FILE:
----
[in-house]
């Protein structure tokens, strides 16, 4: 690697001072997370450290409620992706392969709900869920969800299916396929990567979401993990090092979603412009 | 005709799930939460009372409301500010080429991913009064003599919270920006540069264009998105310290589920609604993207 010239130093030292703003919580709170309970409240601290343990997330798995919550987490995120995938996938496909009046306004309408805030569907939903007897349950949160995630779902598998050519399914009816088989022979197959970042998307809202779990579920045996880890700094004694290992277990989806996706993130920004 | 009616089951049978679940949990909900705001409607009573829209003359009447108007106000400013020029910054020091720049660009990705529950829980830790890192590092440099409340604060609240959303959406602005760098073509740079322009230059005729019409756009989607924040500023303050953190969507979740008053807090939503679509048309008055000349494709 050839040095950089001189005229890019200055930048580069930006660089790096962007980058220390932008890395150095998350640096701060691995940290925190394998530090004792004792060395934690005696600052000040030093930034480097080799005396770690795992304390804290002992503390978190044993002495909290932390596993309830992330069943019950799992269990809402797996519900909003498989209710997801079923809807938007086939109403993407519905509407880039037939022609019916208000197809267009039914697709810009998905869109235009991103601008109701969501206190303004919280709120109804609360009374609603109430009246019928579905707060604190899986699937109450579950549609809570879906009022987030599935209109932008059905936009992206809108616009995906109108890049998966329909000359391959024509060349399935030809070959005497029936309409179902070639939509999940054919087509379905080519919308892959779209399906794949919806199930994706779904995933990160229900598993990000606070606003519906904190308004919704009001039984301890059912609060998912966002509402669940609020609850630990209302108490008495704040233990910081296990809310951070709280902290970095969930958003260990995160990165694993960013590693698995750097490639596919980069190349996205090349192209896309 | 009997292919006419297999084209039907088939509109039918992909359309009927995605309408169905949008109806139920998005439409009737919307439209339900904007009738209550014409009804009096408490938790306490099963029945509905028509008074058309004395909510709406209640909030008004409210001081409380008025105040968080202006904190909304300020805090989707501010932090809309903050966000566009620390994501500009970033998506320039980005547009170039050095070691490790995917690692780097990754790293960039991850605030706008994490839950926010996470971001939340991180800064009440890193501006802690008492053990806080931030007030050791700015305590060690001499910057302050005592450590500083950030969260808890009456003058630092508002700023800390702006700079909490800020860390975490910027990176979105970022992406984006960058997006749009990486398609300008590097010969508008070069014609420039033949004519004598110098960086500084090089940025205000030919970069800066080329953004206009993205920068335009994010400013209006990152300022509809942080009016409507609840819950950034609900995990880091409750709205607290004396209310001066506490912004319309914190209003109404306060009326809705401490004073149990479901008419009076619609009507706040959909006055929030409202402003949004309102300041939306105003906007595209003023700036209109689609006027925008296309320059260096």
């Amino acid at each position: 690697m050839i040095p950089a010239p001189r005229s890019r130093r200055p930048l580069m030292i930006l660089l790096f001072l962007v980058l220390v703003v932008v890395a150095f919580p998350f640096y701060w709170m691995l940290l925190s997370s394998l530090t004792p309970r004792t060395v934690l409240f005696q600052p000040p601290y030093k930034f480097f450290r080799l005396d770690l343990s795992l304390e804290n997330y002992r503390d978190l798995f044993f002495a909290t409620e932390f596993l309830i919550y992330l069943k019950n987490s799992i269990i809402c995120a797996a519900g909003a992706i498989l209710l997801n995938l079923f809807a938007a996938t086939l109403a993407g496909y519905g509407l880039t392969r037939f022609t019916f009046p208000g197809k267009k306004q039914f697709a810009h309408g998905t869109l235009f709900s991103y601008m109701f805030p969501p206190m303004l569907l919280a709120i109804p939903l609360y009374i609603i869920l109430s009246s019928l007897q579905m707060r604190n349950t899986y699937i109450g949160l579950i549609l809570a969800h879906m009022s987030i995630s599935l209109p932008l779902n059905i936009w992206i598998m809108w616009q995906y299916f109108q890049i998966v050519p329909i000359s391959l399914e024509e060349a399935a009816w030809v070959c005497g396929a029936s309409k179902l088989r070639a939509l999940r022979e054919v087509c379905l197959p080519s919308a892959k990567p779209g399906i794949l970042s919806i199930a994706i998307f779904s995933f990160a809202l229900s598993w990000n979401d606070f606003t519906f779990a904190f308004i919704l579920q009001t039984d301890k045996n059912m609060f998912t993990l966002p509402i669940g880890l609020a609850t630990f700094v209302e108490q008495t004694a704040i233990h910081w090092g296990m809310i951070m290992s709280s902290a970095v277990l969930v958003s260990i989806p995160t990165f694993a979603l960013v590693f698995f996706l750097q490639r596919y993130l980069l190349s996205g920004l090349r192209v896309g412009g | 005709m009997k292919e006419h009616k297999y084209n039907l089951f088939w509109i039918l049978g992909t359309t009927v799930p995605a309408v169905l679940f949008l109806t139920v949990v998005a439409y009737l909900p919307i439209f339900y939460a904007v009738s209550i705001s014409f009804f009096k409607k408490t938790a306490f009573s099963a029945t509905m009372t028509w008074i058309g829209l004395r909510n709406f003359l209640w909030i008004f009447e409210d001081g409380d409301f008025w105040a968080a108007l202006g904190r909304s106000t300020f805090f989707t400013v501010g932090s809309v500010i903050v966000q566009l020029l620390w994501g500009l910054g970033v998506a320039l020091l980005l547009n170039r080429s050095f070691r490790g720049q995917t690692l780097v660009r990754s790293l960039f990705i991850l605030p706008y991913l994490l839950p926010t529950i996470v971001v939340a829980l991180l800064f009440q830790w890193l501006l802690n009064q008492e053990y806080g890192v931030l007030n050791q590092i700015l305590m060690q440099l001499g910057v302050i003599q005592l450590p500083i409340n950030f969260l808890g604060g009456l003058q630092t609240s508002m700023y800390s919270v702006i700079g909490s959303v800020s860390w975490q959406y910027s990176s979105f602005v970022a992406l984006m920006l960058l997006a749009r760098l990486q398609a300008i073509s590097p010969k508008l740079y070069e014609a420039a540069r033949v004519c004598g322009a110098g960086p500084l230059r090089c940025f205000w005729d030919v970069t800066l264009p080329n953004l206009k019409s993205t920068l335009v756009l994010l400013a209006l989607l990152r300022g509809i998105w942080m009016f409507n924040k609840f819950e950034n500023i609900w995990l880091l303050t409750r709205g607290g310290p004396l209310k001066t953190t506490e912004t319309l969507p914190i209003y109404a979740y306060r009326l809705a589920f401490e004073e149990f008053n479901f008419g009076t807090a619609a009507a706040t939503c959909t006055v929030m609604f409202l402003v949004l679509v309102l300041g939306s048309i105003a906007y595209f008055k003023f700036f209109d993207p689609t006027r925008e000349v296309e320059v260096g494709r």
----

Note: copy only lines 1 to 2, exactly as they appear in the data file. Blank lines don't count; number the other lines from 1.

[in-house]
């Protein structure tokens, strides 16, 4: 690697001072997370450290409620992706392969709900869920969800299916396929990567979401993990090092979603412009 | 005709799930939460009372409301500010080429991913009064003599919270920006540069264009998105310290589920609604993207 010239130093030292703003919580709170309970409240601290343990997330798995919550987490995120995938996938496909009046306004309408805030569907939903007897349950949160995630779902598998050519399914009816088989022979197959970042998307809202779990579920045996880890700094004694290992277990989806996706993130920004 | 009616089951049978679940949990909900705001409607009573829209003359009447108007106000400013020029910054020091720049660009990705529950829980830790890192590092440099409340604060609240959303959406602005760098073509740079322009230059005729019409756009989607924040500023303050953190969507979740008053807090939503679509048309008055000349494709 050839040095950089001189005229890019200055930048580069930006660089790096962007980058220390932008890395150095998350640096701060691995940290925190394998530090004792004792060395934690005696600052000040030093930034480097080799005396770690795992304390804290002992503390978190044993002495909290932390596993309830992330069943019950799992269990809402797996519900909003498989209710997801079923809807938007086939109403993407519905509407880039037939022609019916208000197809267009039914697709810009998905869109235009991103601008109701969501206190303004919280709120109804609360009374609603109430009246019928579905707060604190899986699937109450579950549609809570879906009022987030599935209109932008059905936009992206809108616009995906109108890049998966329909000359391959024509060349399935030809070959005497029936309409179902070639939509999940054919087509379905080519919308892959779209399906794949919806199930994706779904995933990160229900598993990000606070606003519906904190308004919704009001039984301890059912609060998912966002509402669940609020609850630990209302108490008495704040233990910081296990809310951070709280902290970095969930958003260990995160990165694993960013590693698995750097490639596919980069190349996205090349192209896309 | 009997292919006419297999084209039907088939509109039918992909359309009927995605309408169905949008109806139920998005439409009737919307439209339900904007009738209550014409009804009096408490938790306490099963029945509905028509008074058309004395909510709406209640909030008004409210001081409380008025105040968080202006904190909304300020805090989707501010932090809309903050966000566009620390994501500009970033998506320039980005547009170039050095070691490790995917690692780097990754790293960039991850605030706008994490839950926010996470971001939340991180800064009440890193501006802690008492053990806080931030007030050791700015305590060690001499910057302050005592450590500083950030969260808890009456003058630092508002700023800390702006700079909490800020860390975490910027990176979105970022992406984006960058997006749009990486398609300008590097010969508008070069014609420039033949004519004598110098960086500084090089940025205000030919970069800066080329953004206009993205920068335009994010400013209006990152300022509809942080009016409507609840819950950034609900995990880091409750709205607290004396209310001066506490912004319309914190209003109404306060009326809705401490004073149990479901008419009076619609009507706040959909006055929030409202402003949004309102300041939306105003906007595209003023700036209109689609006027925008296309320059260096």